Dolman: The plucky “non-combatant” from “Debris” (Progs 1793, 1794, 1795, 1796) gets a visit from some of his old Corps buddies. The same creative team from “Debris,” writer Michael Carroll and artist PJ Holden, is doing this story.
Also, there’s a no-kill policy in effect. I’m sure as long as Judge Dredd is the law, cracking some bones will still satisfy his desire to see the Law preserved.
I don’t mind Holden’s quirkier, more distressed caricatures which contrasts to the art put front and center in Prog 1800.
Cadwallader: A former bishop who believes that simple faith isn’t the way to end eternal winter. His granddaughter begins her journey to execute his wishes in “Brass Sun” by Ian Edginton and I.N.J. Culbard.
Ambassador Uuveth: He seems to be such a gentlemanly host for the ETCs of “Grey Area.” ETCs Birdy and Bulliet discover Uuveth’s car as the source of the diplomatic plates and interrogates the chaffeur. In the end, Uuveth arrives to the story and invites Birdy and Bulliet for tea. Such a gentleman is he.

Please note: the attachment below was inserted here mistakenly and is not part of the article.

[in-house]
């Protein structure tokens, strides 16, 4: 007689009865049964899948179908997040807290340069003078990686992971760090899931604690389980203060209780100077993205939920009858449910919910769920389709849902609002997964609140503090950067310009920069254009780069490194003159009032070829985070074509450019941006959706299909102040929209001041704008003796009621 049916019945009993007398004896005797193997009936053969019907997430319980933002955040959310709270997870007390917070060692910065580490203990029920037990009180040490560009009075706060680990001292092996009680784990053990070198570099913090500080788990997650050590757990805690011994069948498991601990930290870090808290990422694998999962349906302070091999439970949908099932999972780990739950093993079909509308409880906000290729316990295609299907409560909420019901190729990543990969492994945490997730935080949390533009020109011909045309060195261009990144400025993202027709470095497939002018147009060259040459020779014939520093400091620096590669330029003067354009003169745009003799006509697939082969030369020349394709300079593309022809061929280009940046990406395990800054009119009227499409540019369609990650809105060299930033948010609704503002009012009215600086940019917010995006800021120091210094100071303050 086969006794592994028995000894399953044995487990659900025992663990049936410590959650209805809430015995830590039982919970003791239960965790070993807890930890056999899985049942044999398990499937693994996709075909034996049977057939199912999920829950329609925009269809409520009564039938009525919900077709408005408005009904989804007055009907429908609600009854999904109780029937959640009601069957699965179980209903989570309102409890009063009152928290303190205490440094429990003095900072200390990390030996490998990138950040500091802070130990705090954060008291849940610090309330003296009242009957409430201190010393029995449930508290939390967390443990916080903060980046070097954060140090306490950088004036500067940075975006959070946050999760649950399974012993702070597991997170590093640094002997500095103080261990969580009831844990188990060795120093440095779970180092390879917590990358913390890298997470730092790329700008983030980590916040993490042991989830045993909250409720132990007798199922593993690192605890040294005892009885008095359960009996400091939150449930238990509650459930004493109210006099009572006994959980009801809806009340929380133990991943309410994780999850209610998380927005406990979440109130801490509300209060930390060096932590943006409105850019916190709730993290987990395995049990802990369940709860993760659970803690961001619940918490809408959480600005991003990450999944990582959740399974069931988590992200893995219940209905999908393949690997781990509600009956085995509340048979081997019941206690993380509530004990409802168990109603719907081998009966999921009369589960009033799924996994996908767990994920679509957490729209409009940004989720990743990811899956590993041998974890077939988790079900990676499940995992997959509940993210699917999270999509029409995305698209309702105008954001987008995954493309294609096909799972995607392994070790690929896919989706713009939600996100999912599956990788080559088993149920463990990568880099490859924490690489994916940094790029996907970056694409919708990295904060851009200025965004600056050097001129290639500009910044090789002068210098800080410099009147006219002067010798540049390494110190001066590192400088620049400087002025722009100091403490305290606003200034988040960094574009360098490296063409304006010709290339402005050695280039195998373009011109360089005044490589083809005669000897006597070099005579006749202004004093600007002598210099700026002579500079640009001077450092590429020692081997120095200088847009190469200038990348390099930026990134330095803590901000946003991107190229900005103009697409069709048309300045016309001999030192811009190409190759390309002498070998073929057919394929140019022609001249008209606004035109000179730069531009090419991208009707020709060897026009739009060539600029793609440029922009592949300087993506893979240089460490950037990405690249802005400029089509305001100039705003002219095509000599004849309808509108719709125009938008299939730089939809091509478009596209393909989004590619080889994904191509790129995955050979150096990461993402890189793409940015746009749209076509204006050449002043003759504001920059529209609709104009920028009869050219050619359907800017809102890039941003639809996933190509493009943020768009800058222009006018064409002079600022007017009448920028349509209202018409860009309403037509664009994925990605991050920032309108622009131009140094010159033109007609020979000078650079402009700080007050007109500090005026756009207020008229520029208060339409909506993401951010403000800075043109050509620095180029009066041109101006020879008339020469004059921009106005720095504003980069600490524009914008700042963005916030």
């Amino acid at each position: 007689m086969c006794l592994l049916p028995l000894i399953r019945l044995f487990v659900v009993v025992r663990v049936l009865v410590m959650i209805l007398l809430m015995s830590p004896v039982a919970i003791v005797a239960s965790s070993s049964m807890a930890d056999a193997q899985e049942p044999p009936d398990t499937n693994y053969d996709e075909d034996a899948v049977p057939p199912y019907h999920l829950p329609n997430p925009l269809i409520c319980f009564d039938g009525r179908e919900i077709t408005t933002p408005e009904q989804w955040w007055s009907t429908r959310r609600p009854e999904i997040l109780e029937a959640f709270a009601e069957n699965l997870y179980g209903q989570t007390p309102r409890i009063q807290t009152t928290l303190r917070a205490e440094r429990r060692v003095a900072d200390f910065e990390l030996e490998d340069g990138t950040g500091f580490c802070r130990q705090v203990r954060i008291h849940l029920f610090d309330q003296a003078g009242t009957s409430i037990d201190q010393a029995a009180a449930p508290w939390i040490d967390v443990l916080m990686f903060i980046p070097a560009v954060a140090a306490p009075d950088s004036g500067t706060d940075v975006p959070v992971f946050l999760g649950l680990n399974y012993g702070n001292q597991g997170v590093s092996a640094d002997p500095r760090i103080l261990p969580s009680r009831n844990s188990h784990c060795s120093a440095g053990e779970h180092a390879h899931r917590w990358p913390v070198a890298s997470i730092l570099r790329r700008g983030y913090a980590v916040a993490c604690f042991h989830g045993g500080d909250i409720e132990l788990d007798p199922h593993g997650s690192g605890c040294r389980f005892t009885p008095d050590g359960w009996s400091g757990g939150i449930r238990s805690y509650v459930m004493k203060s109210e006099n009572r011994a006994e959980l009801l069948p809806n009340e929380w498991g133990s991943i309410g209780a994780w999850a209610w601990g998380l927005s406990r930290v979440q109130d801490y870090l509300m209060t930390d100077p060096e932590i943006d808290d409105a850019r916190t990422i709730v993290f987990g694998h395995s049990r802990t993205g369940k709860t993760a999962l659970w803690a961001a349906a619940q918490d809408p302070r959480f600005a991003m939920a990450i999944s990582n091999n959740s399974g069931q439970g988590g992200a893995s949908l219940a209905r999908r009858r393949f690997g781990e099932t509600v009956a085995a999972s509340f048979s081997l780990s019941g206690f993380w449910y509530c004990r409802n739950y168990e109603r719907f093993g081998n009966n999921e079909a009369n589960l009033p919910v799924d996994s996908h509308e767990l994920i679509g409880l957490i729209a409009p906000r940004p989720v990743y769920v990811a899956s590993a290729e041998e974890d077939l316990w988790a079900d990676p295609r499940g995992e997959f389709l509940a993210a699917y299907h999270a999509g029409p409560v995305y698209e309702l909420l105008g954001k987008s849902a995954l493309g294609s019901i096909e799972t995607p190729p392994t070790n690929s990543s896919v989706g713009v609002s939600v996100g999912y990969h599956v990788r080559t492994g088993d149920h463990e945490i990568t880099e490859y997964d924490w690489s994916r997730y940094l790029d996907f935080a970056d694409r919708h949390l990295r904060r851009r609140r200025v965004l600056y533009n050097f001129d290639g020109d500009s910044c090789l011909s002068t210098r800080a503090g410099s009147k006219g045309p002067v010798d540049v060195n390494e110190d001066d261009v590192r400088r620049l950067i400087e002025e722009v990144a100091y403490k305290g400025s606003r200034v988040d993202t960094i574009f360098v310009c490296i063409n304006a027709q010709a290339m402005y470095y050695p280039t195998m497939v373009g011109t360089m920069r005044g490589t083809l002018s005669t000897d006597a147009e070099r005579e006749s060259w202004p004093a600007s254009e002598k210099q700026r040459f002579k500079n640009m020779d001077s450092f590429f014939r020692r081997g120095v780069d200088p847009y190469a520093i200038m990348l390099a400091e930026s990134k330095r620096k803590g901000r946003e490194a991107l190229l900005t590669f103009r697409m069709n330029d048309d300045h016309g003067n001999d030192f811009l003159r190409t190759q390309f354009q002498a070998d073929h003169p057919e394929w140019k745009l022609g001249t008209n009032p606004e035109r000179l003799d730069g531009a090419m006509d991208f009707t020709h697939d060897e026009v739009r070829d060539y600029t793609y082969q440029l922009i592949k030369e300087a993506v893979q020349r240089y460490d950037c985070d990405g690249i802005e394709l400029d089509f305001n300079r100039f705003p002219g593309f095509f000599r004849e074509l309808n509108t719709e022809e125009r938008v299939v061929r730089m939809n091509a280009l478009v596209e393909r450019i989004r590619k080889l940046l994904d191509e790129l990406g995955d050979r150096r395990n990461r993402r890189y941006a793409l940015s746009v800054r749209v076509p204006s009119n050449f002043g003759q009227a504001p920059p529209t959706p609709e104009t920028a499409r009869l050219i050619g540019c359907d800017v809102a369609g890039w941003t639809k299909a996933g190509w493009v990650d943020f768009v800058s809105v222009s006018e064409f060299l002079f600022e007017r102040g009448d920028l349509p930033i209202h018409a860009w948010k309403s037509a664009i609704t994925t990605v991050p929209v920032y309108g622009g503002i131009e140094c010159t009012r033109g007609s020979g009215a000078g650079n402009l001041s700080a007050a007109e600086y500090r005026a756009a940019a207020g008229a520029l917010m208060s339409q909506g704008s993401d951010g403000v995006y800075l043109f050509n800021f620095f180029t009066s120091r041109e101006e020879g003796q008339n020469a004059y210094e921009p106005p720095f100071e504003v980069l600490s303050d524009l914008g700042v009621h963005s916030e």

Dan Abnett and Lee Carter build some tension in 2000 AD’s version of “Law & Order…& Aliens.”
The art of Clint Langley: Langley’s work is so impressive and awesome in “A.B.C. Warriors” that Pat Mills‘ expository dialogue almost becomes lost within the illustrations.
“Terror Tales: Blackspot:” This one-shot is almost plotless with characters I don’t care for. A couple have left a party and are ensnared by some slithery monster. I only like the macabre design of the monster done by Edmund Bagwell.
Tags: 2000 AD